Coming from Zoe Caldwell -- one of the theater's most heralded actresses -- the comment was unexpected, and unlikely:
"Unless I botch it up, I think it will be really swell," she said of Israel Horovitz's "Park Your Car in Harvard Yard," which she was in town to discuss on Friday. But Ms. Caldwell will only direct, not star in, the production that makes its pre-Broadway debut at the Morris A. Mechanic Theatre Oct. 1.
The play is about "a year in the life of a man and a woman. The man is a highly educated [Jewish] native of Gloucester, Mass.; the woman is a not-so-educated 40-year-old Irish Catholic native of Gloucester, Mass.," she told reporters at a press conference also attended by two of the show's producers -- her husband Robert Whitehead and Baltimorean Kathy Levin.
The two-person show, which will star Tony Award-winners Jason Robards and Judith Ivey, has been a long time coming. In 1984 Mr. Whitehead attended a workshop production at the Manhattan Theatre Club starring Burgess Meredith and Ellen Burstyn; it didn't seem quite right to him, but he remained interested. Since then, the play was rewritten and in June the Whiteheads and Ms. Levin attended a reading by Mr. Robards and Miss Ivey.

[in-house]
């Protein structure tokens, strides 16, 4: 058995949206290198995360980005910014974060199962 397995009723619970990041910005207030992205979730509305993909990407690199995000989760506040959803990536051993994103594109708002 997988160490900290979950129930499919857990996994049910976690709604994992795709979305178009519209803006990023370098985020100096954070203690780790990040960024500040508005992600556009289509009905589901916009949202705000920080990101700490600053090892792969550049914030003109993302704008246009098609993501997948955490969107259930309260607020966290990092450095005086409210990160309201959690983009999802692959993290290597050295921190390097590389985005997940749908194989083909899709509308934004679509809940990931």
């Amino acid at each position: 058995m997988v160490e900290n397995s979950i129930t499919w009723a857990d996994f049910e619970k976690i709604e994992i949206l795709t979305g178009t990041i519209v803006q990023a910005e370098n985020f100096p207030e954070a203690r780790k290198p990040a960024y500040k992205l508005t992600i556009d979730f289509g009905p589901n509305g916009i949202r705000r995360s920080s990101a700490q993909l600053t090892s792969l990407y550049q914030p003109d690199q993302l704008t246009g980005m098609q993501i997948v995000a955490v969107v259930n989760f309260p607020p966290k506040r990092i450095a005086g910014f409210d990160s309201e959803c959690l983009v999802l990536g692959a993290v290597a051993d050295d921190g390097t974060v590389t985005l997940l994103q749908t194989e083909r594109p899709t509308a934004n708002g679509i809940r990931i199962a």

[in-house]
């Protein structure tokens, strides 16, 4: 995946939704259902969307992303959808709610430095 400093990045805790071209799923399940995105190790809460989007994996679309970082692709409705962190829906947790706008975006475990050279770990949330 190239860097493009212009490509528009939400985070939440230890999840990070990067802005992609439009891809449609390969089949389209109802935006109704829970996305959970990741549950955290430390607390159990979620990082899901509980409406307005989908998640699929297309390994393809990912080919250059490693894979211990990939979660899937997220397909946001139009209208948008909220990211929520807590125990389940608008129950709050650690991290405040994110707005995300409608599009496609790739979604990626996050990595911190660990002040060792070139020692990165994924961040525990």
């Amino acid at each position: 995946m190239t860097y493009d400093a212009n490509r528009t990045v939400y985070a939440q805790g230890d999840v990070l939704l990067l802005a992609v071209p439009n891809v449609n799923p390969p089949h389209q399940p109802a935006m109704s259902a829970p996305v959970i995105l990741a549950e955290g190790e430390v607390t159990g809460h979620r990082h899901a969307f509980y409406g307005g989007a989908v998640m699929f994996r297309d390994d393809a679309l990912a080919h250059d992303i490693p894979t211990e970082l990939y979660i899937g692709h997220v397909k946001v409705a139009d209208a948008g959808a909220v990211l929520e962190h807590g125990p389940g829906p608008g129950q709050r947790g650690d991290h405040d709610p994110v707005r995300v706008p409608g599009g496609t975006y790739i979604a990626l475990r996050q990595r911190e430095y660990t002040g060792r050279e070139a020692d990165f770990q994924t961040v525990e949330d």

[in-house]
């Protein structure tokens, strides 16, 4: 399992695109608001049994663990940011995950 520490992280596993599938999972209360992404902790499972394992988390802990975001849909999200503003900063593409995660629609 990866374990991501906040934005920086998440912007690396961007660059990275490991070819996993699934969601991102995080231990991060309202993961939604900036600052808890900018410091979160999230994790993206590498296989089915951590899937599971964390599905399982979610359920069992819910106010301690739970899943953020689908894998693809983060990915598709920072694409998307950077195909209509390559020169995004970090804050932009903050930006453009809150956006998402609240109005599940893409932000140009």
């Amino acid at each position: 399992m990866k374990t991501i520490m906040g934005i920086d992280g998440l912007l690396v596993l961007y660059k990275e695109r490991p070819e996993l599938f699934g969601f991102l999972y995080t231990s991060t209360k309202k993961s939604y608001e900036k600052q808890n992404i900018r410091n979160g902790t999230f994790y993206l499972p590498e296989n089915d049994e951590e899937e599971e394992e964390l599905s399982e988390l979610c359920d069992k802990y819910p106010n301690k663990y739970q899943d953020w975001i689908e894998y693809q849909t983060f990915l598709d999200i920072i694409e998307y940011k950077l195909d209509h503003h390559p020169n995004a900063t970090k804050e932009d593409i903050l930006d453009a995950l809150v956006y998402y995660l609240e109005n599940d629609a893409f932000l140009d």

"It finally found its production point in terms of its writing and who could make it live," Mr. Whitehead recalled.
Between 1984 and now, Mr. Whitehead said "Park Your Car" has gone from approximately 18 fragmented scenes to a more fluid structure consisting of two acts of two scenes each. Although changes are still being made -- he and Miss Caldwell admitted to working on revisions during the train ride to Baltimore -- "the heart is there," the producer said.
After its Mechanic run, the play is scheduled to open at Broadway's Music Box Theatre on Nov. 7. Rehearsals officially begin in New York Sept. 3, but the actors -- currently on opposite coasts -- have been "rehearsing for a couple of weeks on the telephone," Mr. Whitehead kidded.
"Park Your Car in Harvard Yard" won't be the first play Miss Caldwell has directed at the Mechanic, although it will be the first she has directed from the start. In 1981 she was brought in to work on the James Earl Jones-Christopher Plummer "Othello"; and in 1988 she lent a hand to the Christopher Plummer-Glenda Jackson "Macbeth," following its Baltimore run.
Acknowledging that she is best known as an actress, Miss Caldwell said that after two years of touring in William Luce's one-woman show about Lillian Hellman, she had "gone off acting for the moment."